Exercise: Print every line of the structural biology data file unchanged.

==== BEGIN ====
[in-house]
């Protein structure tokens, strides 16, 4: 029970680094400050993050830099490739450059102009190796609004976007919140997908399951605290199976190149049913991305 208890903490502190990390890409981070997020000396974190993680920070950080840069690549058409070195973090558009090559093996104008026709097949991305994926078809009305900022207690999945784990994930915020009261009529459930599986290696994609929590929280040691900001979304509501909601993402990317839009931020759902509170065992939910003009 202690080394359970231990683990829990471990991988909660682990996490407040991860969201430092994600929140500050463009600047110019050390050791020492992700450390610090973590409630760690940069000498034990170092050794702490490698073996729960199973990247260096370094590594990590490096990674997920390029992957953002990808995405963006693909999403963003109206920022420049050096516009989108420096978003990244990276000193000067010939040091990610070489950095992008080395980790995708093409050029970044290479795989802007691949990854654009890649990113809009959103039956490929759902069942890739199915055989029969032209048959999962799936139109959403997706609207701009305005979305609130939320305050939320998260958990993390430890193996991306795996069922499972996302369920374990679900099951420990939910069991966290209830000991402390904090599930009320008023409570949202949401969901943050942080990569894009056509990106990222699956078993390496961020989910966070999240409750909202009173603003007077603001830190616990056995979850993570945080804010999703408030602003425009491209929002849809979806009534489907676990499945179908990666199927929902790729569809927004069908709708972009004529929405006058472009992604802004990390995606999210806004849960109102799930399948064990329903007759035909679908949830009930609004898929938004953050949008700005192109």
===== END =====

[in-house]
């Protein structure tokens, strides 16, 4: 029970680094400050993050830099490739450059102009190796609004976007919140997908399951605290199976190149049913991305 208890903490502190990390890409981070997020000396974190993680920070950080840069690549058409070195973090558009090559093996104008026709097949991305994926078809009305900022207690999945784990994930915020009261009529459930599986290696994609929590929280040691900001979304509501909601993402990317839009931020759902509170065992939910003009 202690080394359970231990683990829990471990991988909660682990996490407040991860969201430092994600929140500050463009600047110019050390050791020492992700450390610090973590409630760690940069000498034990170092050794702490490698073996729960199973990247260096370094590594990590490096990674997920390029992957953002990808995405963006693909999403963003109206920022420049050096516009989108420096978003990244990276000193000067010939040091990610070489950095992008080395980790995708093409050029970044290479795989802007691949990854654009890649990113809009959103039956490929759902069942890739199915055989029969032209048959999962799936139109959403997706609207701009305005979305609130939320305050939320998260958990993390430890193996991306795996069922499972996302369920374990679900099951420990939910069991966290209830000991402390904090599930009320008023409570949202949401969901943050942080990569894009056509990106990222699956078993390496961020989910966070999240409750909202009173603003007077603001830190616990056995979850993570945080804010999703408030602003425009491209929002849809979806009534489907676990499945179908990666199927929902790729569809927004069908709708972009004529929405006058472009992604802004990390995606999210806004849960109102799930399948064990329903007759035909679908949830009930609004898929938004953050949008700005192109």